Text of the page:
The main purpose of SAML for SAP HANA is to support scenarios where clients are not directly connected to the SAP HANA database, but to a middle-tier application server (SAP HANA extended application services engine, for example).

This middle-tier application server runs an HTTP server. Whenever the application server needs to connect to the database on behalf of the user, it requests an SAML assertion from the client.

The assertion is issued by an identity provider after the client is authenticated successfully. The assertion is then forwarded to the SAP HANA database, which grants access based on the previously established trust to the identity provider.

SAML Configuration in Administration of SAP HANA Extended Application Services

SAP HANA extended application services includes a Web-based administration tool. This tool enables you to configure several security-related aspects of applications for SAP HANA extended application services, including authentication (for example, enforced authentication mechanism, trust store configuration and management, and SAML configuration).

LDAP Group Authentication and Authorization

The Lightweight Directory Access Protocol (LDAP) is an application protocol for accessing directory services. If you use an LDAP-compliant identity management server to manage users and their access to resources, you can use an LDAP server to authenticate SAP HANA users, and you can use LDAP group membership to authorize SAP HANA users.

Automatic User Provisioning Based on LDAP

SAP HANA can automatically create users if they already exist in an LDAP server. In combination with SAP HANA's ability to automatically assign roles to users based on LDAP groups, this can significantly reduce the complexity and cost for maintaining users and authorizations in large system landscapes.

LDAP Authentication

A password stored in an LDAP directory server can be used to authenticate users accessing SAP HANA directly from ODBC/JDBC database clients, if authentication using users' local SAP HANA authentication has been disabled.


A user who connects to the database using an external authentication provider must also have a database user known to the database. The external identity and the database user name are the same. If the LDAP provider is enabled to create database users in SAP HANA, the required user is created automatically if it doesn't exist.

Creating a new user with LDAP authentication:

Code snippet

Enabling LDAP authentication for an existing user:

Code snippet
  • A user enabled for LDAP authentication can’t be enabled for password authentication.

  • LDAP authentication can’t be used for the SYSTEM user.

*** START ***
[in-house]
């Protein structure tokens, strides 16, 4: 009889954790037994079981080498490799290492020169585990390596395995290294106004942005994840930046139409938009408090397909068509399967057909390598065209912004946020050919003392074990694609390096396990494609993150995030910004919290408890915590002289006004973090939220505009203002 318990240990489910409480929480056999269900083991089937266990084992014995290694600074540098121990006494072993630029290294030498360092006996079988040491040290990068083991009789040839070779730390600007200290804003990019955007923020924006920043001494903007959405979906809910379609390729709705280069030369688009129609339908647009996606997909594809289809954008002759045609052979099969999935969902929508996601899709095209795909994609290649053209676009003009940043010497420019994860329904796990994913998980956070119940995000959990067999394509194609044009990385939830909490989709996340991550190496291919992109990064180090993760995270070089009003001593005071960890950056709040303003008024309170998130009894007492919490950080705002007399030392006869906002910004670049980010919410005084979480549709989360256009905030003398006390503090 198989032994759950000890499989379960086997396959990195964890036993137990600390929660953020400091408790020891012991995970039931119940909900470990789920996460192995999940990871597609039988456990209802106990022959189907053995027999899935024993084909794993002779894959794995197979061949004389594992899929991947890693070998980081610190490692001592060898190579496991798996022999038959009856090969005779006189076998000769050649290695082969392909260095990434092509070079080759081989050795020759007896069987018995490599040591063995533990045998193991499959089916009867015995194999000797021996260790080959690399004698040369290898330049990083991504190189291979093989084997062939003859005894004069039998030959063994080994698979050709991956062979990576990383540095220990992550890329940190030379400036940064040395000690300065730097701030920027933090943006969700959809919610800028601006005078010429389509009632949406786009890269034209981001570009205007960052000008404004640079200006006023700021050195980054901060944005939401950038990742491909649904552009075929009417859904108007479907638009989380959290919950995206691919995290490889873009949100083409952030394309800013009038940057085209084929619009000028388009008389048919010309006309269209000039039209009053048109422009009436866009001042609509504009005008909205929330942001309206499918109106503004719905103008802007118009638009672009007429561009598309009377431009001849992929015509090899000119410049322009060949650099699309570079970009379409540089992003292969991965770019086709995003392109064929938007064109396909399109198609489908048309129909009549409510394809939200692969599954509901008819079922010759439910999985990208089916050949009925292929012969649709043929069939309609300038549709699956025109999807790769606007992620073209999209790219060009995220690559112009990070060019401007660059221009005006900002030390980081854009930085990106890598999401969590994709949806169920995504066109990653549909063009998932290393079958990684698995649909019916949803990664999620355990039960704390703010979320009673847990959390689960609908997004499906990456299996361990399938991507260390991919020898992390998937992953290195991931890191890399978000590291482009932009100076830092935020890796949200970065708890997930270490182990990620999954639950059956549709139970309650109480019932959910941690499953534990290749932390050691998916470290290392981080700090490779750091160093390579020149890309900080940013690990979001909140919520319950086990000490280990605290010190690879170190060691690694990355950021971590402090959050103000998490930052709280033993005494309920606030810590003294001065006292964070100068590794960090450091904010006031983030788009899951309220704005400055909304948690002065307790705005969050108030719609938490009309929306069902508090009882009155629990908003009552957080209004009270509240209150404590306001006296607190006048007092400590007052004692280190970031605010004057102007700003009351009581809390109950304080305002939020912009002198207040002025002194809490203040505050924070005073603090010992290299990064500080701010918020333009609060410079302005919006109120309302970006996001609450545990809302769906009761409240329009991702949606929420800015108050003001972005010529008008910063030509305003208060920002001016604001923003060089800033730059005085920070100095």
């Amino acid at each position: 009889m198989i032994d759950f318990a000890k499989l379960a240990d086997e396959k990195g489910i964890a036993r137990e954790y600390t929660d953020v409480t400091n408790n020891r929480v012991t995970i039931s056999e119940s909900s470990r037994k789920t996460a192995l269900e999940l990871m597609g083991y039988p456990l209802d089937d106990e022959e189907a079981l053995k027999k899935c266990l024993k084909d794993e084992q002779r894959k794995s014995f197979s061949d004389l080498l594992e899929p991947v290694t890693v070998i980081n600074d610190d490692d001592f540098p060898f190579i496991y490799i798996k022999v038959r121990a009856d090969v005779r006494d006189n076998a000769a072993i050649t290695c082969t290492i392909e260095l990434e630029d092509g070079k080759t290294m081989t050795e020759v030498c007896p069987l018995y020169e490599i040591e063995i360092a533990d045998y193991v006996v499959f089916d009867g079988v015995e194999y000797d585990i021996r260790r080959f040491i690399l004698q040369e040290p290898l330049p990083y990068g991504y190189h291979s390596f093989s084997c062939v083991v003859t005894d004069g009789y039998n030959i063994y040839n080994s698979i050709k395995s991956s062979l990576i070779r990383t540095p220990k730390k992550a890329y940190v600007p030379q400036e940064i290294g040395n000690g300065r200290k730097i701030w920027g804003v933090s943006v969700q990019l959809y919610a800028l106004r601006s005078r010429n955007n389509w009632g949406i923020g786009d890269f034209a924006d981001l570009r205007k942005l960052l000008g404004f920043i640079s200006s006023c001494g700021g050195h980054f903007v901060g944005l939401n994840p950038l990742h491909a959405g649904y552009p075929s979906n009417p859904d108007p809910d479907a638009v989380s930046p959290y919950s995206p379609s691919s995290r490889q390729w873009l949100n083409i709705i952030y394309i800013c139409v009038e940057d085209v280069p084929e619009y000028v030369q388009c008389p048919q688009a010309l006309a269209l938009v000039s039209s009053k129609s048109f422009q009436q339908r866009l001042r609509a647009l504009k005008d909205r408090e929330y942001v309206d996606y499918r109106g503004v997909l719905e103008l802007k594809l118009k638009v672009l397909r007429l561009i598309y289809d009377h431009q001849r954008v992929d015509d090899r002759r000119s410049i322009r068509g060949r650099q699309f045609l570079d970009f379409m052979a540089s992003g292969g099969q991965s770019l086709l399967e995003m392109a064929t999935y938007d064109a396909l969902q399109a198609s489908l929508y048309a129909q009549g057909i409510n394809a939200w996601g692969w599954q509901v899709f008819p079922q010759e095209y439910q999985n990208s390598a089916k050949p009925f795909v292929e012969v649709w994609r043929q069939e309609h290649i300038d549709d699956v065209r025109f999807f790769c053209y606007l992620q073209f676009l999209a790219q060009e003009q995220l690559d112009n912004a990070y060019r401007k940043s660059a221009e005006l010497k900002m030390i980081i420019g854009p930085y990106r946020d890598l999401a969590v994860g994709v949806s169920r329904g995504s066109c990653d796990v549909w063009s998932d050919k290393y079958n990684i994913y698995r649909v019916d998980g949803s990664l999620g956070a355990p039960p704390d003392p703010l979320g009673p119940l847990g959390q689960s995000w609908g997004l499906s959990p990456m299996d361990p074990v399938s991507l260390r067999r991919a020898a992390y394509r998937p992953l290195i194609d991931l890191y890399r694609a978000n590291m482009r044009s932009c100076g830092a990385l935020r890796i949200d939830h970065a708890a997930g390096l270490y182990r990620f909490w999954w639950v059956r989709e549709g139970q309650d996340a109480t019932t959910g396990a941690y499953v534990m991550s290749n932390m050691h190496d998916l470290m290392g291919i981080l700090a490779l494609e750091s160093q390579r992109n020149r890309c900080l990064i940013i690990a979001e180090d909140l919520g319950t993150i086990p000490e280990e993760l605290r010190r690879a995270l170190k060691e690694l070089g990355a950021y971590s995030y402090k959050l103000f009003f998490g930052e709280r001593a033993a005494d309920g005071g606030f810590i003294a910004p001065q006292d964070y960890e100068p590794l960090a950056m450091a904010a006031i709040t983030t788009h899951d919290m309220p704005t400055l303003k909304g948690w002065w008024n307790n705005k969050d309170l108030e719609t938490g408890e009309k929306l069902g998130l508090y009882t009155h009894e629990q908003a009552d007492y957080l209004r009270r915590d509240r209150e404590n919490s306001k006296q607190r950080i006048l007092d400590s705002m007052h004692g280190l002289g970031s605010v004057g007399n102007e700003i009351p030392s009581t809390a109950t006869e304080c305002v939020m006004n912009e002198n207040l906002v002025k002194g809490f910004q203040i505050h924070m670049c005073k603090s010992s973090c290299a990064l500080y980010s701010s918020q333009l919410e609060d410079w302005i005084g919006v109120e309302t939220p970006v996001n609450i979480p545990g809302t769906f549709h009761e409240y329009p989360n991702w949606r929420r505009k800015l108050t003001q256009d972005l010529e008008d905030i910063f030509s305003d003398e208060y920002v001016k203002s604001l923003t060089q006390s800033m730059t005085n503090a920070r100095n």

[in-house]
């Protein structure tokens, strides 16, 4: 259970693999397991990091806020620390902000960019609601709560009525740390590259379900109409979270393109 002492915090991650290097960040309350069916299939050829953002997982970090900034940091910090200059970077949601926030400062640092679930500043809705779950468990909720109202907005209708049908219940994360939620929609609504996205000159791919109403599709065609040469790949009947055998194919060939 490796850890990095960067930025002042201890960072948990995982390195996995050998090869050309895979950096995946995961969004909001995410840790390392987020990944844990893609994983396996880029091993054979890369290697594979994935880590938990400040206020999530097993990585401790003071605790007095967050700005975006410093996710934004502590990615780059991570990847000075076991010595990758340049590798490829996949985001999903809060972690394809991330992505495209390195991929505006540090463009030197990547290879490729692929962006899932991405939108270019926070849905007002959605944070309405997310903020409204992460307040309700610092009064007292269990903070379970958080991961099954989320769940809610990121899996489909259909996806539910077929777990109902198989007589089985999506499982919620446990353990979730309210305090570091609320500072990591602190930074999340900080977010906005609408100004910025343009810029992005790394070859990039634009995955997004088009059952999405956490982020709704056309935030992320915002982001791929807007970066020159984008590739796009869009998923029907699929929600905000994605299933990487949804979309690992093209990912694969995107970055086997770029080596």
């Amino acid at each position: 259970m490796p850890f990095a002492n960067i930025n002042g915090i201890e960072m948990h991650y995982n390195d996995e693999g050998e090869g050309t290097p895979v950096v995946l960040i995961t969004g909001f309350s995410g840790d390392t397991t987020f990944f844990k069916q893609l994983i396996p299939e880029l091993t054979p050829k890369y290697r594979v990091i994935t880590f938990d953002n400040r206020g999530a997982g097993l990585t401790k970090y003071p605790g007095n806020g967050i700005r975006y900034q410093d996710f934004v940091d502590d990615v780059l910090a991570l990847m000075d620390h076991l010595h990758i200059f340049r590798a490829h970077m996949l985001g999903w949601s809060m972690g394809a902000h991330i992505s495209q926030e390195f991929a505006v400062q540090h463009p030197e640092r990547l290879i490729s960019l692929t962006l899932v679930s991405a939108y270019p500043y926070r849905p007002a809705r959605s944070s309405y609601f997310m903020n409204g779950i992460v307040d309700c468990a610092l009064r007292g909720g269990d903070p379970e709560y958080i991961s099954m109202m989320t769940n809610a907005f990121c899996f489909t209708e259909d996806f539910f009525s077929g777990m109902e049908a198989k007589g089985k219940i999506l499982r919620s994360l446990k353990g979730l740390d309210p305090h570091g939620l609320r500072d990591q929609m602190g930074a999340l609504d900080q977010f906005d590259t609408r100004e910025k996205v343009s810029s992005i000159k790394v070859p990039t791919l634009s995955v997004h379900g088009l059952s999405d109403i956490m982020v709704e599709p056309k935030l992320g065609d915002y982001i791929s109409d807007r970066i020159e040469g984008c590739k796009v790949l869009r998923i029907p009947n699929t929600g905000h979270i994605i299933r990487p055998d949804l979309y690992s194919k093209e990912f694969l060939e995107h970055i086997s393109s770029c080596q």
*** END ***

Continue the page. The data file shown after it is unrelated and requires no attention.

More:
To enable LDAP user authentication, you set up a connection to an LDAP server by creating an LDAP provider in the SAP HANA database. Depending on your requirements, you configure the LDAP server to authenticate users only, or to authenticate and authorize users. For LDAP-authenticated users, you can also enable the automatic creation of users in SAP HANA.

LDAP Group Authorization

You can map LDAP groups to SAP HANA roles. This means that if SAP HANA users are configured for LDAP group authorization, SAP HANA can determine which roles to assign them based on their membership in one or more LDAP groups. The privileges defined in the SAP HANA role determine users' access to requested resources.

How Does LDAP Group Authorization Work?

The procedure for LDAP group authorization is as follows:

  1. The LDAP-enabled user logs on.
  2. SAP HANA queries the LDAP directory for group memberships.
    • The logon to SAP HANA succeeds if the user’s LDAP groups map to at least one SAP HANA role.

    • The logon to SAP HANA fails if the user is not a member of any LDAP groups, or if the groups are not mapped to any SAP HANA roles.

  3. SAP HANA grants the user roles according to the defined mapping.

    LDAP group memberships are cached (the default is four hours). However, you can configure the caching duration, for example, to force the LDAP group membership to be re-evaluated upon each user logon.

LDAP Group Authorization: Configuration

You must enable LDAP group authorization explicitly for users. The procedure for the configuration of LDAP group authorization is as follows:

  1. Map LDAP groups to SAP HANA roles.

  2. Configure the connection to the LDAP server.

  3. Configure authorization mode LDAP for SAP HANA users.

A role that has an LDAP group mapping can also be granted to users and other roles as usual. If the role is deleted, it is also revoked from users as usual. Mappings of LDAP groups to this role are also deleted.


TLS- or SSL-secured communication between SAP HANA and an LDAP server uses OpenSSL on the SAP HANA server side. The OpenSSL library is installed by default as part of the operating system installation.

SAP Logon Ticket and SAP Assertion Ticket

You can authenticate users in SAP HANA with logon or assertion tickets. These tickets are issued to users when they log on to an SAP system configured to create tickets (for example, the SAP NetWeaver Application Server).

If you want to integrate an SAP HANA system into a landscape that uses SAP logon or assertion tickets for user authentication, configure SAP HANA to accept logon or assertion tickets.